Joyeux Saint Valentin!

It's Valentine's Day in France! I can't say that this holiday is any different than in the US. Restaurants are packed, stores are decorated with red and pink paper hearts, and boyfriends give roses and gifts to their girlfriends. Most french couples celebrate this holiday (to my knowledge) but there are many cynical couples who decide not to celebrate because it's a made-up, commercialized holiday. Christophe and I decided to semi-celebrate the holiday. We went out to eat at a Chinese buffet last night (yum!) and invested in some new dishes for when guests come to eat at our place. Yay, no more sad looking plates.

In other news, I don't have a lot of hours this month at work so my paycheck will be looking pretty sad. BUT, I just bought myself a cute little agenda to write all of my hours and weekly plans in. I have a little obsession with being organized and a small thing like this makes me happy. I'll just have to fill in my free time with other activities.

And winter is not coming to an end any time soon in France so I might as well try to make the best of it. The puppy is helping me get my butt out of the apartment and we've been taking long walks in the snow. This week I'm going to try to get to the pool and get back to salsa classes. I know, I've been saying that a lot but I'm really going to try this week. Hopefully my agenda will help to motivate me. If it's written down, I'll have to do it!

Tuesday, February 9, 2010

InterNations: Community for Expats

I want to promote a new website called InterNations. This is a great website that connects expats from all of the world. You are able to meet other expats in your community, learn about local events and even ask question in your specific regional forum. I've just signed up for the Strasbourg community since I live fairly close and I'm hoping to meet other expats in the area. This site is designed much like Facebook and easy to navigate. I recommend it to anyone who would like to network and meet expats in their area!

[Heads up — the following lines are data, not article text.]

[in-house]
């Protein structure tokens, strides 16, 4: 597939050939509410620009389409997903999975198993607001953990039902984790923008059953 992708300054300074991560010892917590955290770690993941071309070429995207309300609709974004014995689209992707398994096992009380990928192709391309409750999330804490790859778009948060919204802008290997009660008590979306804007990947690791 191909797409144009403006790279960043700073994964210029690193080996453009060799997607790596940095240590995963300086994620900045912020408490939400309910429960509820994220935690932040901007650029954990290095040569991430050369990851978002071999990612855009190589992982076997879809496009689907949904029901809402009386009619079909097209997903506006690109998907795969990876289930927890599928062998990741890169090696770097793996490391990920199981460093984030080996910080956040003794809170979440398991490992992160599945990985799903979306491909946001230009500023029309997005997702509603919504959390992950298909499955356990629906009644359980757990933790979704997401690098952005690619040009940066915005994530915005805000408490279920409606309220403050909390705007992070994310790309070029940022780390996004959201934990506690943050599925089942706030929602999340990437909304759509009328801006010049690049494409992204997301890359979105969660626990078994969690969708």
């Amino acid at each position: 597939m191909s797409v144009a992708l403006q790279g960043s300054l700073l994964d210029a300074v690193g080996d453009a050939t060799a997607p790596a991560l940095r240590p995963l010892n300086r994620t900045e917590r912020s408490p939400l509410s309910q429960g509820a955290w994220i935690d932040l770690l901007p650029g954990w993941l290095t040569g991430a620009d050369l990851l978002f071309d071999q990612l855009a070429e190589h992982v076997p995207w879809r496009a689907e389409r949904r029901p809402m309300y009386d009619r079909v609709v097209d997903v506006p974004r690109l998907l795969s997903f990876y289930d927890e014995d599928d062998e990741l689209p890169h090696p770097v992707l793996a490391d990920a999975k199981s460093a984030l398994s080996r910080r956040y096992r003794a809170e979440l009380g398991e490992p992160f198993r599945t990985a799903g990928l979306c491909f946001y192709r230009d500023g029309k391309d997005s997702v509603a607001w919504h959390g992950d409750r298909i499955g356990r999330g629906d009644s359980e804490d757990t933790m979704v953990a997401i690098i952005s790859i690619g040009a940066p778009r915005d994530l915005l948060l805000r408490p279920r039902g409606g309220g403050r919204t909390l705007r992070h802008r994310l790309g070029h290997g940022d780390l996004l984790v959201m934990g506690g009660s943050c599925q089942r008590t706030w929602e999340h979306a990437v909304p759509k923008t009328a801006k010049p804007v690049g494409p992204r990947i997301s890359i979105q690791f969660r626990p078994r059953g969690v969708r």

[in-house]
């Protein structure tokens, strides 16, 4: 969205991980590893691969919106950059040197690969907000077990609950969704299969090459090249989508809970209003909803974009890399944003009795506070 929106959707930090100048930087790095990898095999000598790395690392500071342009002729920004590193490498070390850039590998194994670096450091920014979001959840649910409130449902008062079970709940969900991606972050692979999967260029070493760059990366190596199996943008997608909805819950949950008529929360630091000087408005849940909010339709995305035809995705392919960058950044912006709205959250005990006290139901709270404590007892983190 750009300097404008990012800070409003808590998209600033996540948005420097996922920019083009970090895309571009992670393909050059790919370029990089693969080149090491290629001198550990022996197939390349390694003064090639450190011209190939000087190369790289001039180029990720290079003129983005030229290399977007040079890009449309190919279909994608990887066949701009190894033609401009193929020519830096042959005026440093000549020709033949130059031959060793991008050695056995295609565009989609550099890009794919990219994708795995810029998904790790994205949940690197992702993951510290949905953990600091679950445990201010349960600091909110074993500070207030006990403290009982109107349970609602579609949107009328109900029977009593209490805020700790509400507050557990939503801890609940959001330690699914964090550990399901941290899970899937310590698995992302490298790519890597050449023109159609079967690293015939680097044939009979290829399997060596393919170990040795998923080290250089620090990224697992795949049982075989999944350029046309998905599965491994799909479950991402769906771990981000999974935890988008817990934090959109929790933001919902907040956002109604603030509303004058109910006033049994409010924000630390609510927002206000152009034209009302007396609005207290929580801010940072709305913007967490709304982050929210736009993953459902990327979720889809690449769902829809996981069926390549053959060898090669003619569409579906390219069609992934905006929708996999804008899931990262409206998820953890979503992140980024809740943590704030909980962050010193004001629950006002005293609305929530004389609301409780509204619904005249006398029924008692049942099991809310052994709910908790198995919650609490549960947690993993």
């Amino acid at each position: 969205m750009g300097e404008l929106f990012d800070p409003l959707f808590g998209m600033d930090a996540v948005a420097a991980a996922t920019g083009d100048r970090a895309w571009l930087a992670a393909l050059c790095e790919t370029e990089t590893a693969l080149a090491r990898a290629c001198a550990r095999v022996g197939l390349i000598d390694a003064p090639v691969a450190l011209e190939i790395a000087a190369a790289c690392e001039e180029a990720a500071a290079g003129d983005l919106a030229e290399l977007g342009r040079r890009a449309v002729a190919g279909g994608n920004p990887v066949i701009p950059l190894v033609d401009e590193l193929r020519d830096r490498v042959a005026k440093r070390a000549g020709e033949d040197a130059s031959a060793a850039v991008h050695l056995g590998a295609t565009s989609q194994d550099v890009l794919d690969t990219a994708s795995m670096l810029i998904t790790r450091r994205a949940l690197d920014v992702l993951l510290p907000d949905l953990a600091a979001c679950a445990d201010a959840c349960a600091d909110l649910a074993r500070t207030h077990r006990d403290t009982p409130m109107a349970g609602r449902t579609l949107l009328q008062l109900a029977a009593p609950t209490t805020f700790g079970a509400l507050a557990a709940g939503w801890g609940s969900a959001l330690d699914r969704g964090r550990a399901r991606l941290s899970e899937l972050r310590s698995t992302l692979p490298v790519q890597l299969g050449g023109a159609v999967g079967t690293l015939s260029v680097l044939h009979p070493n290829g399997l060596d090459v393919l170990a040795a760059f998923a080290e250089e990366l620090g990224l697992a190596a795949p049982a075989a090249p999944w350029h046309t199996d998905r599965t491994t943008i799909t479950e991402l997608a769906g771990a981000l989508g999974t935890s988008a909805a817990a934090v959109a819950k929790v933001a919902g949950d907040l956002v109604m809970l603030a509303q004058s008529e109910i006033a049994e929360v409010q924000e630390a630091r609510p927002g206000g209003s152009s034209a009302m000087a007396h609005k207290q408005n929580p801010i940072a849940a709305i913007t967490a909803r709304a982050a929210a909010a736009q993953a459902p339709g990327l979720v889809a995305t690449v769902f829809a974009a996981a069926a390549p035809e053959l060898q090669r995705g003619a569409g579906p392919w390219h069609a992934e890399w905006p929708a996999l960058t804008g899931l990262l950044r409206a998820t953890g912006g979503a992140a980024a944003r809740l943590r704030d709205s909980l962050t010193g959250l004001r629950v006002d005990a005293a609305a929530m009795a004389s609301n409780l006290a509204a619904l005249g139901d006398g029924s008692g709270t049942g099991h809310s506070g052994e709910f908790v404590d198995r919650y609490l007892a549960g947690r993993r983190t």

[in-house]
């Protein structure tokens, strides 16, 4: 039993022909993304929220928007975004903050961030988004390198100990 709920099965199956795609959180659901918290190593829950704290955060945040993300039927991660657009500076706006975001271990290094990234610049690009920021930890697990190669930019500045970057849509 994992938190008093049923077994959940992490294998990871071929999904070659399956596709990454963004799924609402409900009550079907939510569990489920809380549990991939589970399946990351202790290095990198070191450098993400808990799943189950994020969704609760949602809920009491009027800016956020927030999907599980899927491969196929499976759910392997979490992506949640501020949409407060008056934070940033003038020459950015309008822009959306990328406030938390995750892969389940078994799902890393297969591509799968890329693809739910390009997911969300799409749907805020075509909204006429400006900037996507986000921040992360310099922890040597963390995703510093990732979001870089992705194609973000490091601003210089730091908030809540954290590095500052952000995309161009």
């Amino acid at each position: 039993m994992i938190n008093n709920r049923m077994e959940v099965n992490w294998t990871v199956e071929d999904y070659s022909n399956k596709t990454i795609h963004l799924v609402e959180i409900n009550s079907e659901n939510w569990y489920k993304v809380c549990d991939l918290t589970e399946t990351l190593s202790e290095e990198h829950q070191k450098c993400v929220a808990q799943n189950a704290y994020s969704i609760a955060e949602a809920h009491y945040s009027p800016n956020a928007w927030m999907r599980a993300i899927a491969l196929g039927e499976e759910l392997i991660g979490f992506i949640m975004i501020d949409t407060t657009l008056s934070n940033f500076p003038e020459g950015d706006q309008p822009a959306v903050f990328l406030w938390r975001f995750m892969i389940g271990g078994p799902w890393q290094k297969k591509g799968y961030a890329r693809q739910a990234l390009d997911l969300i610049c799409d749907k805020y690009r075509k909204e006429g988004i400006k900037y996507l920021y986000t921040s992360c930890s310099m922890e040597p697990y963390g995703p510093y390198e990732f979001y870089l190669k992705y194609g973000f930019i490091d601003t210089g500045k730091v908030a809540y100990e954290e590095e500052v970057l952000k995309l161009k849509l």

Sunday, February 7, 2010

La Percée: Part 2

We had a great time at la Percée yesterday! The only negative thing was that it was a little too cold to be drinking outside for 6 hours straight, but hey, that's the tradition. When you pay your entrance ticket, you receive a wine glass and 10 "dégustation" tickets. With these tickets you can try different types of wine including Macvin, "Arbois Savignon (delicious!), Vin Jaune, Crémant, and other types of regional wines. I wasn't too upset about not being able to finish my tickets because I remember the feeling the day after from last year. Christophe is experiencing it now. He's got a huge headache and he's still in bed. I'm not too upset that I volunteered to drive. I still got to taste a lot of wine but instead of going crazy, I drank slowly. Here's a few pictures to recount the day.

Inside one of the wine caves waiting to be served

Poligny: look at all those drunk people!

Delicious Escargots! mmm!

Santé! Cheers!

Thursday, February 4, 2010

La Percée du Vin Jaune

It's that time of year again. Everyone in Besançon and in the Franche comté are talking about it. It's the Percée du Vin Jaune and this year it's located in Poligny in the Jura where Christophe teaches!
This is the annual festival where everyone drinks great wine until they can't stand up any longer. What a great tradition. Thankfully the organizers have thought about a small danger called drunk driving and have organized several trains that will directly go to and from the event. Unfortunately for us the last train available leaves Besançon at 9am we arrive in Poligny at 10. and the caves don't even open until 12! I have volunteered to the be the DD (designated driver) but I'm sure i'll regret it when everyone around me will have a happy buzz. I remember last year, after 3 hours my feet were so cold that I couldn't feel my toes anymore. I don't think I'll need to stay outside for more than 4 or 5 hours. That should do it. Plus one of our friends is doing us a huge favor and watching the puppy. I was thinking of bringing him along but I don't think he's ready to be in the middle of thousands of people. It will probably overwhelm him. Plus he still runs up to every person he sees. I would never be able to lift the glass up to my lips to taste because I'd be holding him back from jumping on people.

Not only is there great wine but there is delicious regional food as well! I'll have to be careful and not overdue it with the food as I tend to do. I love eating! There's nothing better than a great glass of Arbois with some comté and morteau sausage with potatoes. Yuumm. I'll be sure to post pictures when I come back on Sunday!